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Newton creates a plan for the arts

A group of Newton artists, nonprofit leaders, city officials and mayoral office staff members gathered in the Newton City Hall War Memorial Auditorium on Wednesday, Feb. 5, to discuss what’s next for the city’s arts community following the recent completion of the CREATE Newton Arts & Culture Strategic Plan.

Newton Mayor Ruthanne Fuller opened the conversation by expressing her gratitude to the plan’s creators and stating the purpose of community forums.

“We’re here to find ways to speak our voices and connect with each other and build hope and build community and cross out of ourselves into larger groups,” Fuller said. “There’s so much energy and creativity and organizational skills in this room.”


Fuller introduced Gloria Gavris, leader of The Community Design for Arts and Culture Committee and chair of CREATE Newton. Gavris and the CDAC launched the plan after a year of research and discussion in collaboration with over a thousand Newton residents.

“The plan is a living organism, and you guys — all of us together — are what’s going to move this forward and actually make it happen,” Fuller said.

In order to gauge what the arts community in Newton needed, Gavris set up a series of surveys, focus groups and one-on-one consultant interviews, which she used to shape the four main objectives of CREATE Newton. The plan strives to continue the creative culture in City Hall, promote arts and culture in the village centers, build and promote dynamic and varied spaces for programming and, most importantly, grow arts, culture and civic collaboration and advocacy by merging Newton’s three key cultural organizations — Newton Community Pride, the Newton Cultural Alliance and the Newton Cultural Council — into a reenvisioned nonprofit.

Gavris gave her own definition of culture as it applies to Newton. Gavris explained that “Big C” culture includes the things one “initially” thinks about the arts: the orchestra concerts, violin concerts, the concertos at the Newton Free Library on Sunday afternoons. “Little c” culture, on the other hand, refers to the “community building aspects” of culture: PorchFest, Village Days, the annual Halloween painting contest.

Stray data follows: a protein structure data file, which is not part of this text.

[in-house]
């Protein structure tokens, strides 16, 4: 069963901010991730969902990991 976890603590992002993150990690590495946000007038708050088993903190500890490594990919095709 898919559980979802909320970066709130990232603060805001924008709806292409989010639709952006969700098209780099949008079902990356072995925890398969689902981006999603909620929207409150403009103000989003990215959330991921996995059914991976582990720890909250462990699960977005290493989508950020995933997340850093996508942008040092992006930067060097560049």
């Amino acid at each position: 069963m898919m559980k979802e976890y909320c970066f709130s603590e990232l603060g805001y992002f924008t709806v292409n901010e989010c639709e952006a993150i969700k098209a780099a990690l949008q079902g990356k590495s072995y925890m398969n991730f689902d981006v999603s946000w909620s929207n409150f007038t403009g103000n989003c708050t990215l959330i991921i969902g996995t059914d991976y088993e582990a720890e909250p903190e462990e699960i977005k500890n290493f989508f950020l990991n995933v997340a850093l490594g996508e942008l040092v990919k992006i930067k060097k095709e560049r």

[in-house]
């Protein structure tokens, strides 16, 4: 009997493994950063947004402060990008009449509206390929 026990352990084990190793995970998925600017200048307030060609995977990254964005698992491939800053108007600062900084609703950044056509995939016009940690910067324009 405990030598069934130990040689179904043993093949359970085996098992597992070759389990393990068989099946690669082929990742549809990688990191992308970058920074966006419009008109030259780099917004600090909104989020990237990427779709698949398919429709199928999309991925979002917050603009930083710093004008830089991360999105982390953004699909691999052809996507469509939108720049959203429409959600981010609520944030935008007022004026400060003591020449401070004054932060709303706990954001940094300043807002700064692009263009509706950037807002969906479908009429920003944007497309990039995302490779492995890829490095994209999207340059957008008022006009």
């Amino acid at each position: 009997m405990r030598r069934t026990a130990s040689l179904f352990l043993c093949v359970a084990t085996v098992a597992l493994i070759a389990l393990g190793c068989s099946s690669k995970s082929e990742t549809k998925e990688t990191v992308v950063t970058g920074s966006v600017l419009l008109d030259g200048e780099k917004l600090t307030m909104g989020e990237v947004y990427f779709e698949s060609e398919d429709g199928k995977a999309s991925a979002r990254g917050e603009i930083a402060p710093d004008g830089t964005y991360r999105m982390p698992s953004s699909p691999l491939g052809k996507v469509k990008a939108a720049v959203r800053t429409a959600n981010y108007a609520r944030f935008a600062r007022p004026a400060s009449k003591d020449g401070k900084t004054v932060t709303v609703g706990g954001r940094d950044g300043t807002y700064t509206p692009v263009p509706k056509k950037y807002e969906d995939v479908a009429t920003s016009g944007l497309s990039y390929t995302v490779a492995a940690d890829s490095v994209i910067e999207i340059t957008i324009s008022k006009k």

“It’s all of those little aspects that build community and bring friends together, and meeting new acquaintances,” Gavris said. “It really makes Newton the kind of special community that it is.”

Gavris also called culture the “prism” through which the CDAC looked at arts and culture to provide the arts community with the physical and financial resources it needed.

“I spent a lot of my time professionally in nonprofits, and I understand the dynamics of raising money and how difficult it is,” Gavris said. “One of the things we hope to do is make arts and culture and bring it together in a stronger way for the community to bring everybody up and bring everyone forward.”

Paula Gannon, Newton’s director of cultural development, then spoke about the role of involvement in cultural development in terms of “Big I, Little i.”

“Sometimes, it’s a big, giant ‘I,’” Gannon said. “‘Little i’ is when I’m involved and helping, but it’s you who really make it happen. Each event is unique in that way. Navigating that and how we can be an ‘I’ of some size is really important to us.”

Several community members including Emily O’Neil, executive director of the New Art Center, and Sachiko Isihara, executive director of the Suzuki School of Newton, spoke about their ongoing projects including an arts scholarship program and an upcoming summer folk and jazz music series in Waban.


Following the community conversation, Mayor Fuller thanked Susan Paley, the vice president of community relations at The Village Bank, for her donations in support of the community. Gavris also spoke about the features of the Newton Arts Calendar produced by Howard Sholkin, president of Newton Community Pride, and the city’s Cultural Development office.

To close the event, Gavris stated CREATE Newton’s goals looking forward.

“We hope to continue and have these discussions,” Gavris said. “Not only is it important for us to hear each other’s concerns and needs, but also to meet each other. This is the community that we want to build, and you can all help each other.”

Audrey Sutter can be reached at